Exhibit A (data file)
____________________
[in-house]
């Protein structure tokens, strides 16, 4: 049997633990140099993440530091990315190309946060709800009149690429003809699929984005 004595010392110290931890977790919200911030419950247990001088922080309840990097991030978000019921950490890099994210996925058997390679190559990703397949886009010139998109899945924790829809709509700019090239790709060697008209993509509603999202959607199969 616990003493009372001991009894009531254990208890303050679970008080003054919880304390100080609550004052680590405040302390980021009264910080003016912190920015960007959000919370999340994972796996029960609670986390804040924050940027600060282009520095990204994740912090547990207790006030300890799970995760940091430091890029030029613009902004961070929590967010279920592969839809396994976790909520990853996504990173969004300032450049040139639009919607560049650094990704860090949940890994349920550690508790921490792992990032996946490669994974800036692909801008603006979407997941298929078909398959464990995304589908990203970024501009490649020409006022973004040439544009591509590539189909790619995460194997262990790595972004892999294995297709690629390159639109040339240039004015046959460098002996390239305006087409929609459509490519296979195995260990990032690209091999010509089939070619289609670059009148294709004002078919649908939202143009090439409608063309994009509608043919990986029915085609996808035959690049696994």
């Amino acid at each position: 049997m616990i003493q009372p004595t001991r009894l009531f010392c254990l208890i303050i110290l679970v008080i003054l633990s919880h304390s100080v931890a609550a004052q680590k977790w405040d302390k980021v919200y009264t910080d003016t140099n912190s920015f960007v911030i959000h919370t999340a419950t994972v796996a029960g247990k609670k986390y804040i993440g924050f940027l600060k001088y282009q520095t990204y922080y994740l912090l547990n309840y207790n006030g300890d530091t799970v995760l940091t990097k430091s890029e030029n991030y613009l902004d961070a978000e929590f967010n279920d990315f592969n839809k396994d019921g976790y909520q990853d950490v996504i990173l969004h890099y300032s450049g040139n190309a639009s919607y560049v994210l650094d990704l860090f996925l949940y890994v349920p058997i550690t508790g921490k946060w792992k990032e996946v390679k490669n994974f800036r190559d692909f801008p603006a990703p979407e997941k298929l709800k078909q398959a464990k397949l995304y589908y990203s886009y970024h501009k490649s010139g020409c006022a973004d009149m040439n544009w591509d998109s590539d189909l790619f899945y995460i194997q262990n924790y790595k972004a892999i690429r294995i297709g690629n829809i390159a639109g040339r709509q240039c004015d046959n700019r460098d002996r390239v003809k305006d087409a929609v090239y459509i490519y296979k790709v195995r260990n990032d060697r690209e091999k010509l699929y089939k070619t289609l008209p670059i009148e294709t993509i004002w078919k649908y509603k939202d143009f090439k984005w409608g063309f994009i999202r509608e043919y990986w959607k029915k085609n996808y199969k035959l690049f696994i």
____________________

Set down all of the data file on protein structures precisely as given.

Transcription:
[in-house]
């Protein structure tokens, strides 16, 4: 049997633990140099993440530091990315190309946060709800009149690429003809699929984005 004595010392110290931890977790919200911030419950247990001088922080309840990097991030978000019921950490890099994210996925058997390679190559990703397949886009010139998109899945924790829809709509700019090239790709060697008209993509509603999202959607199969 616990003493009372001991009894009531254990208890303050679970008080003054919880304390100080609550004052680590405040302390980021009264910080003016912190920015960007959000919370999340994972796996029960609670986390804040924050940027600060282009520095990204994740912090547990207790006030300890799970995760940091430091890029030029613009902004961070929590967010279920592969839809396994976790909520990853996504990173969004300032450049040139639009919607560049650094990704860090949940890994349920550690508790921490792992990032996946490669994974800036692909801008603006979407997941298929078909398959464990995304589908990203970024501009490649020409006022973004040439544009591509590539189909790619995460194997262990790595972004892999294995297709690629390159639109040339240039004015046959460098002996390239305006087409929609459509490519296979195995260990990032690209091999010509089939070619289609670059009148294709004002078919649908939202143009090439409608063309994009509608043919990986029915085609996808035959690049696994």
């Amino acid at each position: 049997m616990i003493q009372p004595t001991r009894l009531f010392c254990l208890i303050i110290l679970v008080i003054l633990s919880h304390s100080v931890a609550a004052q680590k977790w405040d302390k980021v919200y009264t910080d003016t140099n912190s920015f960007v911030i959000h919370t999340a419950t994972v796996a029960g247990k609670k986390y804040i993440g924050f940027l600060k001088y282009q520095t990204y922080y994740l912090l547990n309840y207790n006030g300890d530091t799970v995760l940091t990097k430091s890029e030029n991030y613009l902004d961070a978000e929590f967010n279920d990315f592969n839809k396994d019921g976790y909520q990853d950490v996504i990173l969004h890099y300032s450049g040139n190309a639009s919607y560049v994210l650094d990704l860090f996925l949940y890994v349920p058997i550690t508790g921490k946060w792992k990032e996946v390679k490669n994974f800036r190559d692909f801008p603006a990703p979407e997941k298929l709800k078909q398959a464990k397949l995304y589908y990203s886009y970024h501009k490649s010139g020409c006022a973004d009149m040439n544009w591509d998109s590539d189909l790619f899945y995460i194997q262990n924790y790595k972004a892999i690429r294995i297709g690629n829809i390159a639109g040339r709509q240039c004015d046959n700019r460098d002996r390239v003809k305006d087409a929609v090239y459509i490519y296979k790709v195995r260990n990032d060697r690209e091999k010509l699929y089939k070619t289609l008209p670059i009148e294709t993509i004002w078919k649908y509603k939202d143009f090439k984005w409608g063309f994009i999202r509608e043919y990986w959607k029915k085609n996808y199969k035959l690049f696994i």